KGOU

After Design Delay, Oklahoma City Community Foundation To Start Work On New Building Early Next Year

Dec 22, 2016

Early next year the Oklahoma City Community Foundation will start construction on a new facility.

An artist’s conception of a southwest view of the Oklahoma City Community Foundation’s new building.
Credit The Journal Record

It took the foundation two tries at city meetings to get the building approved by the Downtown Design Review Committee, The Journal Record’s Molly Fleming reports:

During the first meeting in October, architect David Hornbeek presented a building design that featured a glass front, capstone promenade columns and metal awnings.

He said he purposely designed the building so it did not match the existing structure. The new building will sit directly south of the community foundation’s current headquarters at NW 10th Street and N. Broadway Avenue.

“We believe the change keeps the side of the street from being one entire long block building,” he said.

During the meeting, the DDRC heard from Automobile Alley building owner Steve Mason and architect Rand Elliott about the building’s design. Commissioners said the building did not meet the historic district’s guidelines.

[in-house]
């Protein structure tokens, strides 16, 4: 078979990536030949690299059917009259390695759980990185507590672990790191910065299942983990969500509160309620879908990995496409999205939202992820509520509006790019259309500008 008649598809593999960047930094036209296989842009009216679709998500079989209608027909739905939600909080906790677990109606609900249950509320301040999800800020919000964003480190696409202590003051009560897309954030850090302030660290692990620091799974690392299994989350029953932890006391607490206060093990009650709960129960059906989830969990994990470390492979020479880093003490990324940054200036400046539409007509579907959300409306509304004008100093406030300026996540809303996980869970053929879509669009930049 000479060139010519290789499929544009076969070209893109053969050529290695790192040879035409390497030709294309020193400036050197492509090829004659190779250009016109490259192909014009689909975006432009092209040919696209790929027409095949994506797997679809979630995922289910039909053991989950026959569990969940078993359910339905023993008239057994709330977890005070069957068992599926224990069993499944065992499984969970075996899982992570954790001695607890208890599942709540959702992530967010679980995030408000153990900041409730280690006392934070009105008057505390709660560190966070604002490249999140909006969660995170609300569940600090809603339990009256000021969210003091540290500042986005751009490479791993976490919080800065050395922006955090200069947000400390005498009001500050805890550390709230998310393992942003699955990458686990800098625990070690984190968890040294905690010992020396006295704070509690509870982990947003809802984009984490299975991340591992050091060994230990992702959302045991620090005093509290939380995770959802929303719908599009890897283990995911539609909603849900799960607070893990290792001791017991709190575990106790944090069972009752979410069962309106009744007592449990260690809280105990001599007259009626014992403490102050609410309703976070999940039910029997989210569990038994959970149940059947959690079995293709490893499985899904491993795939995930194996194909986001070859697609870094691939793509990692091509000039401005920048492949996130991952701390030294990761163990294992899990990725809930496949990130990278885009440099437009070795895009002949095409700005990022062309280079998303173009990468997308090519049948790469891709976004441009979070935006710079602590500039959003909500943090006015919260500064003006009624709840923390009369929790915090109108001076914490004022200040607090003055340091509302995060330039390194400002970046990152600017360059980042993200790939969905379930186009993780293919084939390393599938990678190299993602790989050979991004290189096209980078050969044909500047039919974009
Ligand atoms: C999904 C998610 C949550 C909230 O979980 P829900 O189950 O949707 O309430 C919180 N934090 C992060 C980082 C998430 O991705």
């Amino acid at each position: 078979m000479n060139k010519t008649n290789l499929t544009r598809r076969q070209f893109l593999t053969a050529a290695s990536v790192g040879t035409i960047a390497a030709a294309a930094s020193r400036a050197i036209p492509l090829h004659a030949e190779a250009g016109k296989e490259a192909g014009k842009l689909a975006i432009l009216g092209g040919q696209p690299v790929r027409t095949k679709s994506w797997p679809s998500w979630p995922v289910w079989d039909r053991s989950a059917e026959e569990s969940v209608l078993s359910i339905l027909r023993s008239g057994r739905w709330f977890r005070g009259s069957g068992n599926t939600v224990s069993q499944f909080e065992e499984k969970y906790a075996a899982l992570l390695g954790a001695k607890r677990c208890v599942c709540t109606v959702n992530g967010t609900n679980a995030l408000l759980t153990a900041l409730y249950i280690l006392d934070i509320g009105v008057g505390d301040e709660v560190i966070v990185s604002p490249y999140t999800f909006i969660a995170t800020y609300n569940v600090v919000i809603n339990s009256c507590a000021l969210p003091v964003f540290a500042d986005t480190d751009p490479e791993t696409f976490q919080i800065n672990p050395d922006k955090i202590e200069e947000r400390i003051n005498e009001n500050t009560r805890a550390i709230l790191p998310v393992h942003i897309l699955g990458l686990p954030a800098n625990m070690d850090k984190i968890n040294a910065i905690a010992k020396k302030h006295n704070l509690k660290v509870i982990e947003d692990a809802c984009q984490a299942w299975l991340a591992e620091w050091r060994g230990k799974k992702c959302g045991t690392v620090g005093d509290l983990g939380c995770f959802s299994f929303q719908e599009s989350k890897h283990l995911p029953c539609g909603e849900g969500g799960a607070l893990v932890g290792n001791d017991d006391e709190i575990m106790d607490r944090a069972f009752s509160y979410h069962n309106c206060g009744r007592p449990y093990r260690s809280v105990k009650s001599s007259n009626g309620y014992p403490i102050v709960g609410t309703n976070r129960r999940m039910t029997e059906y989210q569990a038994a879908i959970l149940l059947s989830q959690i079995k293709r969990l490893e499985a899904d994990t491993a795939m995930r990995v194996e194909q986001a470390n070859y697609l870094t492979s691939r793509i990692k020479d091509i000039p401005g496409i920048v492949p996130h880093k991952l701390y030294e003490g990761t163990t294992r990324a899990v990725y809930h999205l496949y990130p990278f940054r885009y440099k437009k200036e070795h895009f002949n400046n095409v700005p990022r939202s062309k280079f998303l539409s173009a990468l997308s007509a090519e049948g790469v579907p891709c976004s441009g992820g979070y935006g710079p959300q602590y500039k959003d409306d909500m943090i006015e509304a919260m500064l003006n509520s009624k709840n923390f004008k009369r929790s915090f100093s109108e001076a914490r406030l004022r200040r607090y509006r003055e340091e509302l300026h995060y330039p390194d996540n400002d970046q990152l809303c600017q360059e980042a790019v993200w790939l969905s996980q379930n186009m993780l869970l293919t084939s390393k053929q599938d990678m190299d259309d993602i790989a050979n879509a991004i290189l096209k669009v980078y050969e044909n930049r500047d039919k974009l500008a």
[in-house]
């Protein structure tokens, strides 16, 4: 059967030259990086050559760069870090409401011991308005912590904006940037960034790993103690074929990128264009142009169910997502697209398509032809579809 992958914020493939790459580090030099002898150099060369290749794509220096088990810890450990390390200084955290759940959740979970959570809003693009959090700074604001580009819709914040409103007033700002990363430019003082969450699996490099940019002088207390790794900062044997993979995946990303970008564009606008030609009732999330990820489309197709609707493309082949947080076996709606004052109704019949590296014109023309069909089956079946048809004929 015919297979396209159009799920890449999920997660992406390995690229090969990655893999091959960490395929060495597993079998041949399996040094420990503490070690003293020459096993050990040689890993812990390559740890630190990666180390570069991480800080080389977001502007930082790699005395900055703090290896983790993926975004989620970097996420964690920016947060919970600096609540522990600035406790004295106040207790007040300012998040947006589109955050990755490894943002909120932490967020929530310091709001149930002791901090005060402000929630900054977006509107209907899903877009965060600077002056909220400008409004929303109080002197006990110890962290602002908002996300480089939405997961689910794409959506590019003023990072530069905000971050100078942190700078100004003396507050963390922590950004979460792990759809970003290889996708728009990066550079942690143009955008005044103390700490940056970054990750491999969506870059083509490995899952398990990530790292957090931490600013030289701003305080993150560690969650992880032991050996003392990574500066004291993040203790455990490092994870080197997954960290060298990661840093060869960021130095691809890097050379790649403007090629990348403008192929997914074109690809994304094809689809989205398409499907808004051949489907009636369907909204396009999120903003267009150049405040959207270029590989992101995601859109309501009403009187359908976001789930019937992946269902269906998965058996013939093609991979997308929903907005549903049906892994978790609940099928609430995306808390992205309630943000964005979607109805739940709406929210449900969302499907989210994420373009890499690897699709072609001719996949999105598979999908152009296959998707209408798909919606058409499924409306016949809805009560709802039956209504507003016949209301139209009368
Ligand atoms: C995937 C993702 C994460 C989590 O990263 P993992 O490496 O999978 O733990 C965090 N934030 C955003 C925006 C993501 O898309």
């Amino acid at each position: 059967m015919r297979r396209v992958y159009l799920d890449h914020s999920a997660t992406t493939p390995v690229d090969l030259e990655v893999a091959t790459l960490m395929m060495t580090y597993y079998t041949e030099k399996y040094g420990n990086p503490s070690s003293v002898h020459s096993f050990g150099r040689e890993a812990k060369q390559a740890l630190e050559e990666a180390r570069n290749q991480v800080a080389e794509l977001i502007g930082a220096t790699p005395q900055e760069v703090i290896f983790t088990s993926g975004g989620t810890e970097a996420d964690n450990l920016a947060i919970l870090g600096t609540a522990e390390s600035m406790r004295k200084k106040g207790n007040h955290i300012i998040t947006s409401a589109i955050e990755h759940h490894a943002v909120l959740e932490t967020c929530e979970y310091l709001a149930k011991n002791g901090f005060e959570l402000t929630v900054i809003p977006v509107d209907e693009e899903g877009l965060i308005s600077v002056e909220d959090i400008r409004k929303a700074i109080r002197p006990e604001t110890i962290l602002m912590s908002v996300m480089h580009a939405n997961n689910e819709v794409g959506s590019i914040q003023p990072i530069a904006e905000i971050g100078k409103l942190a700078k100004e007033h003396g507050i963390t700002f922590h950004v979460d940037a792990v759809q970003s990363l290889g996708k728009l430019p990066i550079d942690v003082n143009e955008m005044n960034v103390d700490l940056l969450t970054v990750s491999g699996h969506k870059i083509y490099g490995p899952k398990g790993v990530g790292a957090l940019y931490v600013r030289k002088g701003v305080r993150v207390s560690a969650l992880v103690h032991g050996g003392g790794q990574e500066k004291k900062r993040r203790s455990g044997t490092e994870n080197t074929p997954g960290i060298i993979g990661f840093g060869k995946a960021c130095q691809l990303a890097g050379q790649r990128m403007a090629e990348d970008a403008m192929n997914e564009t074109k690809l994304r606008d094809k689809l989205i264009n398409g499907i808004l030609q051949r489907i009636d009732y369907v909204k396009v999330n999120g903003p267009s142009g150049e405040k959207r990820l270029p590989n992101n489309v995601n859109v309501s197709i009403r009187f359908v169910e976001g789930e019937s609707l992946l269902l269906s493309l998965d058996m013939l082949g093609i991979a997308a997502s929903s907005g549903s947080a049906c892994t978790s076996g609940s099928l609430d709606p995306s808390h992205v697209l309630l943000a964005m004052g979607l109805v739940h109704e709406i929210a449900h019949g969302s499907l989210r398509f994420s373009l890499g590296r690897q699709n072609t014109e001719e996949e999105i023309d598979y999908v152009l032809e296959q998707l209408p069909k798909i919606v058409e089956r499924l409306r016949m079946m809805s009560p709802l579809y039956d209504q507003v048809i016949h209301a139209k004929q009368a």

Hornbeek said the criticism was subjective. He said the downtown framework says a building should not emulate the surrounding area.

“If you want (a building that mimics the area), you need to change your (downtown) guidelines,” he said.

This is the second time this year that the Automobile Alley historic district guidelines have been questioned in a meeting. The district’s guidelines were created more than 20 years ago, but they are not in city code, said Lisa Chronister, principal planner in the city’s current planning and urban design division.

If an architect is looking up city design codes, the Automobile Alley design guidelines are not required to be integrated, based on city ordinance. But that will likely change, Chronister said. She said the city planning office is revisiting the Automobile Alley guidelines and could reincorporate them into the downtown design ordinance.

Hornbeek’s business partner Tony Blatt returned this month with a building design that featured a brick front, punched out windows, and less glass. Mason said he supported the design. DDRC Chairwoman Betsy Brunsteter said the design was “much-improved.”

KGOU relies on voluntary contributions from readers and listeners to further its mission of public service to Oklahoma and beyond. To contribute to our efforts, make your donation online, or contact our Membership department.